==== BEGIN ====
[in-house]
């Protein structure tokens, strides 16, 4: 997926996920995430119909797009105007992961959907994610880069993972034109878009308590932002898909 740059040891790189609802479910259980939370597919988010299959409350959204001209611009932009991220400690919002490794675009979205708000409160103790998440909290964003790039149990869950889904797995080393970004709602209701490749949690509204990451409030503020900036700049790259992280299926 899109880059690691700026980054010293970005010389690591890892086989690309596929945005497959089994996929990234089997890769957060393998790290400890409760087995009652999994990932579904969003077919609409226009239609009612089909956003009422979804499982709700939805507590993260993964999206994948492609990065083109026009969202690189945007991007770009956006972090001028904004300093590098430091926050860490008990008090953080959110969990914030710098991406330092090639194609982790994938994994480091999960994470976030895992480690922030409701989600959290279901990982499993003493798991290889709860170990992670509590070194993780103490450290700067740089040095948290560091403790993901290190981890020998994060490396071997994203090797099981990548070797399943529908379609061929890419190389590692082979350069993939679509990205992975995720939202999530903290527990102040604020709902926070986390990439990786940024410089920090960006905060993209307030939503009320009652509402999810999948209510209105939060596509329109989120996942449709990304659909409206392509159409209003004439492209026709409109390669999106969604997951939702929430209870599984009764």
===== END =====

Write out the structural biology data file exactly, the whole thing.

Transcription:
[in-house]
């Protein structure tokens, strides 16, 4: 997926996920995430119909797009105007992961959907994610880069993972034109878009308590932002898909 740059040891790189609802479910259980939370597919988010299959409350959204001209611009932009991220400690919002490794675009979205708000409160103790998440909290964003790039149990869950889904797995080393970004709602209701490749949690509204990451409030503020900036700049790259992280299926 899109880059690691700026980054010293970005010389690591890892086989690309596929945005497959089994996929990234089997890769957060393998790290400890409760087995009652999994990932579904969003077919609409226009239609009612089909956003009422979804499982709700939805507590993260993964999206994948492609990065083109026009969202690189945007991007770009956006972090001028904004300093590098430091926050860490008990008090953080959110969990914030710098991406330092090639194609982790994938994994480091999960994470976030895992480690922030409701989600959290279901990982499993003493798991290889709860170990992670509590070194993780103490450290700067740089040095948290560091403790993901290190981890020998994060490396071997994203090797099981990548070797399943529908379609061929890419190389590692082979350069993939679509990205992975995720939202999530903290527990102040604020709902926070986390990439990786940024410089920090960006905060993209307030939503009320009652509402999810999948209510209105939060596509329109989120996942449709990304659909409206392509159409209003004439492209026709409109390669999106969604997951939702929430209870599984009764």